Can you guess when an army used an unmanned air vehicle (UAV) for the first time?

The answer may surprise you – in July 1849 Austrian forces launched unmanned balloons from land and sea as part of a strategic mission.

The military has come a long way from using balloon UAVs. Today they employ the most sophisticated drone technology to accomplish everything from object tracking to combat search and rescue, and the army, in particular, uses drones to accomplish a variety of tasks.

Although armies have used UAVs in one form or another for over a century, widespread army drone use has increased over the last 20 years.

Learn some of the lesser-known ways the army uses drones?

1.    Signal intelligence

Gathering valuable data about objects and people is a necessity for military forces. An army has to protect itself from all kinds of threats on the ground and in the sky and must maintain situational awareness at all times.

For decades, the US army has used signal intelligence and radar imagery to gather valuable data. The army routinely uses drones equipped with powerful infrared sensors, light and imaging detection, and RADAR to scope out key areas and to amass valuable information.

Real-Life Application: Many armies use drones with signal intelligence sensors. These drones can tell how many radios are being used in a given area, where the radios are located, and, in some cases, what is being relayed over the radios.

2.    Imagery intelligence

They say that knowledge is power – and real-time images are one of the greatest ways to acquire knowledge about a person, place, or object.

Drone data often starts out as an assortment of images collected during a surveillance mission. From there, the images are analysed, refined, and catalogued so that armies can draw valuable conclusions from the data.

The safety and preparedness of an army depends heavily on these images being accurate. Armies use drones to gather images near military bases and in remote areas that are hard to surveil by other means.

Real-Life Application: The US army has ordered several new high-powered drones with enhanced image capabilities. The Black Hornet 3 drones are lightweight, fast, and carry some of the most sophisticated cameras ever made.

3.    Object tracking

Like signal and image intelligence, tracking objects is another core need that armies address through drone use.

Collectively, there are billions of objects in the sky, on land, and at sea at any given time – and in a danger zone, it’s hard to tell a safe, mundane object apart from a threat.

Armies use drones to track objects in a variety of settings and conditions. Drones equipped with sensors and recognition technology can lock onto an object and follow it without colliding into obstacles or getting off track.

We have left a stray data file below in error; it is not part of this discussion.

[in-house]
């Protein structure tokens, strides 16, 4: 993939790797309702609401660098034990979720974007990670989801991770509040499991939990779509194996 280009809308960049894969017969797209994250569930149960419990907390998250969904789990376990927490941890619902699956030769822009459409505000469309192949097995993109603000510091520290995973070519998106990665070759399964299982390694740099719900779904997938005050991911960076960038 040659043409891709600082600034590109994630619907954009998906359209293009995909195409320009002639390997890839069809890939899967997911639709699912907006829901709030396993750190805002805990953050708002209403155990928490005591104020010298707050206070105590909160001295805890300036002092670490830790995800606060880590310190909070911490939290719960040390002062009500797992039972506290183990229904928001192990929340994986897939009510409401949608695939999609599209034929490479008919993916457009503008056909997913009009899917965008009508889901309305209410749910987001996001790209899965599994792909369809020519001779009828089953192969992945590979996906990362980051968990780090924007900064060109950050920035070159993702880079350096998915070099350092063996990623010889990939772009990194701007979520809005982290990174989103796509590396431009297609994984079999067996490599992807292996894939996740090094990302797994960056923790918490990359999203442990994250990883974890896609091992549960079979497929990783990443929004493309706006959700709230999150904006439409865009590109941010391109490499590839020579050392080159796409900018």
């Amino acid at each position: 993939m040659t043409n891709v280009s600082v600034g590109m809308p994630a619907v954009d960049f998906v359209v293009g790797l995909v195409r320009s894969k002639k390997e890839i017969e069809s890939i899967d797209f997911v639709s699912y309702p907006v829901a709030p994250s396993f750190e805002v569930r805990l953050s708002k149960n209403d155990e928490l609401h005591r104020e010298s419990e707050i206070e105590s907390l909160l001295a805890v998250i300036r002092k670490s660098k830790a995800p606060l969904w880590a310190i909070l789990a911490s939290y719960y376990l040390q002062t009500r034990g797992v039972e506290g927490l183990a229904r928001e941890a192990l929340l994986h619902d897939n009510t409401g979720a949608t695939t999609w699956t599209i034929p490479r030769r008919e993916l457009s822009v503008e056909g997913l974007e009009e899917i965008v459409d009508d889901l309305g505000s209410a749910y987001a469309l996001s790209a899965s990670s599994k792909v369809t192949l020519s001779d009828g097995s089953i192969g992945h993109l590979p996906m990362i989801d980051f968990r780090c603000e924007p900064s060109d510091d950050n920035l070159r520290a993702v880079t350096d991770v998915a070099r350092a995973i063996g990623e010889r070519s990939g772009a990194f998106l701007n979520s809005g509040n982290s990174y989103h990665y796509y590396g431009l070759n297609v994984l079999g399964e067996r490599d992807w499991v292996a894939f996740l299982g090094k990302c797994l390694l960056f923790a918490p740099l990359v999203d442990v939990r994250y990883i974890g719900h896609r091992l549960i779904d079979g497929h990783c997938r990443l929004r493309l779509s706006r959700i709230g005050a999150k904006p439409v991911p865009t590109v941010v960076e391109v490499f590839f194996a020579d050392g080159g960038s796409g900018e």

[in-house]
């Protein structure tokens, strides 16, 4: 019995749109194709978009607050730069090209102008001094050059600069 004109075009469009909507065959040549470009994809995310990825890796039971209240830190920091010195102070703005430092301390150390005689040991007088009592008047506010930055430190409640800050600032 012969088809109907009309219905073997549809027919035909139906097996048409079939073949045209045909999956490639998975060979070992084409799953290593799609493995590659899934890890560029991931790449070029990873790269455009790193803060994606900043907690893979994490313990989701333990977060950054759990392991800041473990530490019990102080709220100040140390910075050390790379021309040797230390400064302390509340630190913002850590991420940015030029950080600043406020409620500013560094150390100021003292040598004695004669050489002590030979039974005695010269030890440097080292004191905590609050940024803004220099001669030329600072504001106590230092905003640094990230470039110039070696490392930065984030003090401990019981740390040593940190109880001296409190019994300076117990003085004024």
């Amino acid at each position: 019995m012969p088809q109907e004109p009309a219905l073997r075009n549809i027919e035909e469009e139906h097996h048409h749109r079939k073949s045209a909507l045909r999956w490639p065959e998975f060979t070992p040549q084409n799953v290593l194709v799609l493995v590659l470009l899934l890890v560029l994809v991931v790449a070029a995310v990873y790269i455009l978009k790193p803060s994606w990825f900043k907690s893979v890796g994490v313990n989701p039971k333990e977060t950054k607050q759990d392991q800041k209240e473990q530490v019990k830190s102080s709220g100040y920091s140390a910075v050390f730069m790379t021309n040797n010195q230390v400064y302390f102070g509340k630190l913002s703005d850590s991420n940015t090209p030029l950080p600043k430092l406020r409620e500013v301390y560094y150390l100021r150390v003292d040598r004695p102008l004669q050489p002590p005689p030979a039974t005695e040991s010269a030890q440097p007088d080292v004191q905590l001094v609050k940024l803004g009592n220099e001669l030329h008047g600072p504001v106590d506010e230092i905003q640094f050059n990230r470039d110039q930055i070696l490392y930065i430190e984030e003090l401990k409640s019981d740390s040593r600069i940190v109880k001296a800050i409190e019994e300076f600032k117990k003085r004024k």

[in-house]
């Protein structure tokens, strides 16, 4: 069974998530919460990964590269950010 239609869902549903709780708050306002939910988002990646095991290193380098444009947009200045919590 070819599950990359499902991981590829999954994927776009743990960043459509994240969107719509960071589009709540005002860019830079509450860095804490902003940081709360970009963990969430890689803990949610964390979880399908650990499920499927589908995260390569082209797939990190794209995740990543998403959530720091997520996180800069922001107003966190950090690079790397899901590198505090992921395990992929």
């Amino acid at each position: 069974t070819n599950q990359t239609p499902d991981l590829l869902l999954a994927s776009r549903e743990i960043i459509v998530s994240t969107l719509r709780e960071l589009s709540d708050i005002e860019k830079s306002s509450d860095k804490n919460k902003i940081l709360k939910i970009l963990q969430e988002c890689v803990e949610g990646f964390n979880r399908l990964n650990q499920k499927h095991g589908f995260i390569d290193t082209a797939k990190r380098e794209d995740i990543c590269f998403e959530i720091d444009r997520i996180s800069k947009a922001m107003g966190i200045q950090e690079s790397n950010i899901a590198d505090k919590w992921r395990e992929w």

Drones can also track people which is useful for spotting enemies and finding wounded or lost soldiers.

Real-Life Application: The US army conducts tracking training in New Mexico by using drones to follow vehicles.

4.    Combat search and rescue

During chaotic conditions, soldiers occasionally go missing, get separated from their units, or become lost in unfamiliar territory. When anyone goes missing, time is of the essence, but soldiers are especially vulnerable – enemy forces actively work to capture prisoners of war.

Personnel Recovery Combat Search and Rescue (CSAR) missions are a core focus for the US military and other militaries worldwide have similar programs. During a rescue mission, drones are quickly and stealthily deployed to search for missing soldiers behind enemy lines.

Drones used for these missions can fly over 90 km/hr and are equipped with heat cameras and imaging tools that allow them to look beneath collapsed buildings and inside shelters. They can take off in seconds and are highly capable of finding at-risk soldiers.

Real-Life Application: In May 2019, the US Department of Defence made a public appeal for the development of a drone that is specialised for combat search and rescue.

5.    Data relay

Armies use all kinds of tactics for sending messages back and forth. Some methods are common, like radios, while others are more intriguing, like spies.

Drones are one of the best tools for conveying messages since they can support all kinds of sensors and cameras. Drones also have sophisticated ways of handling obstacles that can impede communication.

Real-Life Application: Boeing’s ScanEagle drone has successfully relayed messages from points that were nearly 30 km apart.

Every year, armies are finding innovative new ways to use drones. If you need help determining requirements for your drone program, get in touch with Mirragin today at

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